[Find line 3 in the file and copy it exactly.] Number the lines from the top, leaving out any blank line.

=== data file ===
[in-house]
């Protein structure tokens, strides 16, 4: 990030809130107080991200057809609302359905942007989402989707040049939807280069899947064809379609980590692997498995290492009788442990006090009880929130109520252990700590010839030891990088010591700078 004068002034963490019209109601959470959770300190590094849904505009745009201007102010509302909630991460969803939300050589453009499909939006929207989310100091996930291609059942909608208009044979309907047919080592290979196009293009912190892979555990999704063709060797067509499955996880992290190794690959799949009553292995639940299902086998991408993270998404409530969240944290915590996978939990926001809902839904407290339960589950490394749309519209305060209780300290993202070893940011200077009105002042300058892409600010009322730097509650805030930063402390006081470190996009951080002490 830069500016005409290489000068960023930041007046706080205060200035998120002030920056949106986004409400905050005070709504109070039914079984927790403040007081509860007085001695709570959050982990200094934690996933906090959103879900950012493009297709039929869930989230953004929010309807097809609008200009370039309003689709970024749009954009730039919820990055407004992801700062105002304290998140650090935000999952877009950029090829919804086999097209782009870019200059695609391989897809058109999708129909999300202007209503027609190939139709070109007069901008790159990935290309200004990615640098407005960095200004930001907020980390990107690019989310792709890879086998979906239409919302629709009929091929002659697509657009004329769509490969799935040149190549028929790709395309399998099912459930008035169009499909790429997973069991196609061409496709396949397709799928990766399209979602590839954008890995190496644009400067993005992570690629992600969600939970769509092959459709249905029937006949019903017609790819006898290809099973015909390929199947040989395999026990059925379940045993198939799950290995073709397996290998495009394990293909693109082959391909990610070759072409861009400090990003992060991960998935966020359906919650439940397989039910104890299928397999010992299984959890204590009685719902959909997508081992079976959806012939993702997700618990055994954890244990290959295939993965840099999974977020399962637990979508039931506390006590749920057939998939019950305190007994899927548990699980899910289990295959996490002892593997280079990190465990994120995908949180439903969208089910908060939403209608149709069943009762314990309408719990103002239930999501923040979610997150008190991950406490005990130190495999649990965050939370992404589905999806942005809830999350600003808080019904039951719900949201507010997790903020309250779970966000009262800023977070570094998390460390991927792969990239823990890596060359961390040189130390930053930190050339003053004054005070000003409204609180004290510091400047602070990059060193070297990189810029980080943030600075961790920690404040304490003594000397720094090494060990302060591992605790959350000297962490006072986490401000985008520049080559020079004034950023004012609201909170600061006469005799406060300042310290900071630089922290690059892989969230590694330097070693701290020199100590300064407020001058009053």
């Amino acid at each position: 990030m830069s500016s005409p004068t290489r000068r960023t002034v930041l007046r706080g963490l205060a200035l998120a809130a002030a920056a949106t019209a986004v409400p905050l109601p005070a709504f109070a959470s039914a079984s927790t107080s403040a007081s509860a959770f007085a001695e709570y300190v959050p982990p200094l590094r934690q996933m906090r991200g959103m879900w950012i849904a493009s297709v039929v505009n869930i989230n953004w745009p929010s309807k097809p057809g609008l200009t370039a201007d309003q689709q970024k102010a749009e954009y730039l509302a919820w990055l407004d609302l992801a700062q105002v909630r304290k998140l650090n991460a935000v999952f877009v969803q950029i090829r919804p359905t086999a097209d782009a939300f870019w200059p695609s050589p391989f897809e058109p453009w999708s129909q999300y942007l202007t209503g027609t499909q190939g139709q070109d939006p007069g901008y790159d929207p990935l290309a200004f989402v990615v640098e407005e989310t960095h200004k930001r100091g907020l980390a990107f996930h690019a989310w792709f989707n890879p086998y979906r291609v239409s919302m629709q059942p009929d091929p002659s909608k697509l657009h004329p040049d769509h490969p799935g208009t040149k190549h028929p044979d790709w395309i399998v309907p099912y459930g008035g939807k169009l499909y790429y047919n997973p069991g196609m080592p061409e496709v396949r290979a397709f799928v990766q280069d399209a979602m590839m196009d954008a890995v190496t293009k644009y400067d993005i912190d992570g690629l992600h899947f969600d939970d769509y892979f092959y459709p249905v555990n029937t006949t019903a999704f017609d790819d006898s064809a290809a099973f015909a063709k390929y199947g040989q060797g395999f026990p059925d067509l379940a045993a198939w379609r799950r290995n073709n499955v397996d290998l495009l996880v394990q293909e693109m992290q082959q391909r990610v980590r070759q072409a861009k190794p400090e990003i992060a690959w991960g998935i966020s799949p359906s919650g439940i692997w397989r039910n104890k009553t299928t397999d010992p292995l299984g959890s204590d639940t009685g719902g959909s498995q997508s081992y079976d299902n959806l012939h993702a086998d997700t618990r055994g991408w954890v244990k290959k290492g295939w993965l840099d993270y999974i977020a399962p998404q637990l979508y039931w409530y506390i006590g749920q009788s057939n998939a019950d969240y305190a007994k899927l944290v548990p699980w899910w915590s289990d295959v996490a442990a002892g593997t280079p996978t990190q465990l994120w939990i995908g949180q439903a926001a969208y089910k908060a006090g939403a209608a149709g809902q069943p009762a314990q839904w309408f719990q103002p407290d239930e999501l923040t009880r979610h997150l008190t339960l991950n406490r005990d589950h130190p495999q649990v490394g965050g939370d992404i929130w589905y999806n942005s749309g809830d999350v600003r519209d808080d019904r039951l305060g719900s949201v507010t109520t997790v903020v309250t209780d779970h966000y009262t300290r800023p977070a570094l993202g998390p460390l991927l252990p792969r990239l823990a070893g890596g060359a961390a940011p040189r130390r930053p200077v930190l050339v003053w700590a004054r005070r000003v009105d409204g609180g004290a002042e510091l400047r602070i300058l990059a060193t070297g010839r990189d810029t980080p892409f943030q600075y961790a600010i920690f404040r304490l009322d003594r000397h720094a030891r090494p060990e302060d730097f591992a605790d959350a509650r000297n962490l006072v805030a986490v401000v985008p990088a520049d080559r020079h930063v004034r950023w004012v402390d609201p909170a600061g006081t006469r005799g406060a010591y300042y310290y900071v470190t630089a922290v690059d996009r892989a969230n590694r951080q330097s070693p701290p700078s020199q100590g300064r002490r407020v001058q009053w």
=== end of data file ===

């Amino acid at each position: 990030m830069s500016s005409p004068t290489r000068r960023t002034v930041l007046r706080g963490l205060a200035l998120a809130a002030a920056a949106t019209a986004v409400p905050l109601p005070a709504f109070a959470s039914a079984s927790t107080s403040a007081s509860a959770f007085a001695e709570y300190v959050p982990p200094l590094r934690q996933m906090r991200g959103m879900w950012i849904a493009s297709v039929v505009n869930i989230n953004w745009p929010s309807k097809p057809g609008l200009t370039a201007d309003q689709q970024k102010a749009e954009y730039l509302a919820w990055l407004d609302l992801a700062q105002v909630r304290k998140l650090n991460a935000v999952f877009v969803q950029i090829r919804p359905t086999a097209d782009a939300f870019w200059p695609s050589p391989f897809e058109p453009w999708s129909q999300y942007l202007t209503g027609t499909q190939g139709q070109d939006p007069g901008y790159d929207p990935l290309a200004f989402v990615v640098e407005e989310t960095h200004k930001r100091g907020l980390a990107f996930h690019a989310w792709f989707n890879p086998y979906r291609v239409s919302m629709q059942p009929d091929p002659s909608k697509l657009h004329p040049d769509h490969p799935g208009t040149k190549h028929p044979d790709w395309i399998v309907p099912y459930g008035g939807k169009l499909y790429y047919n997973p069991g196609m080592p061409e496709v396949r290979a397709f799928v990766q280069d399209a979602m590839m196009d954008a890995v190496t293009k644009y400067d993005i912190d992570g690629l992600h899947f969600d939970d769509y892979f092959y459709p249905v555990n029937t006949t019903a999704f017609d790819d006898s064809a290809a099973f015909a063709k390929y199947g040989q060797g395999f026990p059925d067509l379940a045993a198939w379609r799950r290995n073709n499955v397996d290998l495009l996880v394990q293909e693109m992290q082959q391909r990610v980590r070759q072409a861009k190794p400090e990003i992060a690959w991960g998935i966020s799949p359906s919650g439940i692997w397989r039910n104890k009553t299928t397999d010992p292995l299984g959890s204590d639940t009685g719902g959909s498995q997508s081992y079976d299902n959806l012939h993702a086998d997700t618990r055994g991408w954890v244990k290959k290492g295939w993965l840099d993270y999974i977020a399962p998404q637990l979508y039931w409530y506390i006590g749920q009788s057939n998939a019950d969240y305190a007994k899927l944290v548990p699980w899910w915590s289990d295959v996490a442990a002892g593997t280079p996978t990190q465990l994120w939990i995908g949180q439903a926001a969208y089910k908060a006090g939403a209608a149709g809902q069943p009762a314990q839904w309408f719990q103002p407290d239930e999501l923040t009880r979610h997150l008190t339960l991950n406490r005990d589950h130190p495999q649990v490394g965050g939370d992404i929130w589905y999806n942005s749309g809830d999350v600003r519209d808080d019904r039951l305060g719900s949201v507010t109520t997790v903020v309250t209780d779970h966000y009262t300290r800023p977070a570094l993202g998390p460390l991927l252990p792969r990239l823990a070893g890596g060359a961390a940011p040189r130390r930053p200077v930190l050339v003053w700590a004054r005070r000003v009105d409204g609180g004290a002042e510091l400047r602070i300058l990059a060193t070297g010839r990189d810029t980080p892409f943030q600075y961790a600010i920690f404040r304490l009322d003594r000397h720094a030891r090494p060990e302060d730097f591992a605790d959350a509650r000297n962490l006072v805030a986490v401000v985008p990088a520049d080559r020079h930063v004034r950023w004012v402390d609201p909170a600061g006081t006469r005799g406060a010591y300042y310290y900071v470190t630089a922290v690059d996009r892989a969230n590694r951080q330097s070693p701290p700078s020199q100590g300064r002490r407020v001058q009053w």